Germany awards journalist in jail, protects prosecutor who jailed him
Looking at Turkey’s relations with Europe, one has to put Germany aside. Unlike the crisis with Holland, which can be overcome and explained by the heat of elections in both countries, the tension between Turkey and Germany goes deeper. On several foreign policy issues, President Recep Tayyip Erdoğan is the sole decision maker.
In relations with Germany, however, Erdoğan is not the only denominator. For a long time there has been a very critical outlook against Germany among the Turkish Foreign Ministry bureaucracy, which perceives a tremendously hostile attitude from Berlin.
“We are telling the Germans that we should not see Germany behind each and every one of our enemies,” one Turkish diplomat told me. But officials are extremely uncomfortable with the way the German government has been handling the issue of what prosecutors call the Fetullahist Terror Organization (FETÖ), as well as the outlawed Kurdistan Workers’ Party (PKK).
The latter is also recognized as a terror organization by Germany. At a time when there is extreme urgency for international cooperation to fight terrorism, Turkish officials find it extremely frustrating that the PKK can find enough room to conduct its propaganda activities, recruit militant and financial funds in Europe.
The FETÖ issue is a relatively new problem in relations, and one could blame the Turkish side for not providing enough evidence to prove a relationship tying some Gülenists in Germany directly with the coup attempt in Turkey. Unfortunately, the Turkish justice system has not been differentiating between those who actually planned and committed the crime and those who are simply sympathizers.
But the German state system is sophisticated enough to make such a differentiation. In that respect, one cannot understand how a vicious person like notorious Gülenist prosecutor Zekeriya Öz can find safe haven in Germany. How can Germany ask for justice for journalists in jail in Turkey while at the same time providing protection to Öz, who has sent journalists and many other innocent people to jail based on fake accusations!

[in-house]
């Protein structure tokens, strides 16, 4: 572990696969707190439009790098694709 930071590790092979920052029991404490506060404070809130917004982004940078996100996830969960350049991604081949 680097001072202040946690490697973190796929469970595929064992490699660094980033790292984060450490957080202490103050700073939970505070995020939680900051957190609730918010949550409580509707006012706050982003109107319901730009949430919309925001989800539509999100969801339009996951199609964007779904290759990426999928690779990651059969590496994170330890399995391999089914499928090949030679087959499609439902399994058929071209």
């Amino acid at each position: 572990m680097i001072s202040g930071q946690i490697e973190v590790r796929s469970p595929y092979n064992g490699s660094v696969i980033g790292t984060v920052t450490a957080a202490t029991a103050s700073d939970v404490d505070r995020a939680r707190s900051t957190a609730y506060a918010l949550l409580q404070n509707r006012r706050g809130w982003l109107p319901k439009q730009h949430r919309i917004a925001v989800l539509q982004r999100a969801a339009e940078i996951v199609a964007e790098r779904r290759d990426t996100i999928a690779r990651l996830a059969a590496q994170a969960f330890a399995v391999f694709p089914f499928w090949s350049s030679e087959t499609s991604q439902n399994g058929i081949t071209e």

German award to Turkish journalist in jail
Imprisoned Turkish journalist Ahmet Şık was recently granted the Günter Wallraff Critical Journalism Award. His wife went to Cologne last weekend to receive his award.
While there she may even have come across Öz, who in 2011 ordered for Şık to be arrested as a member of the so-called Ergenekon terror organization. Öz also demanded the confiscation of Şık’s unprinted book, “The Army of the Imam,” which revealed the Gülen organization’s scheming within the security apparatus. Şık, together with fellow journalist Nedim Gürsel, spent 375 days in jail because of Öz.
Today, Germany is refusing to return Öz to Turkey, claiming that his case is not a legal case but rather a political one!
How can Germany expect us to believe in its sincerity when asking for the release of journalists in jail while it is protecting a mentality that has unjustly sent journalists to jail?
Unfortunately, the irony is that the Turkish government is weakening its hand in the FETÖ file by sending a journalist to jail like Şık, who has himself been a victim of FETÖ in the past.
The Europeans are somewhat right to criticize Turkey for exaggerating the FETÖ threat. Their criticisms that the government is taking disproportionate measures to purge Gülenists are justified.
Yet Ankara’s criticism that Europeans are taking the Gülenist threat too lightly, and remain rather insensitive to Turkey’s quest for the return of criminals, is also justified.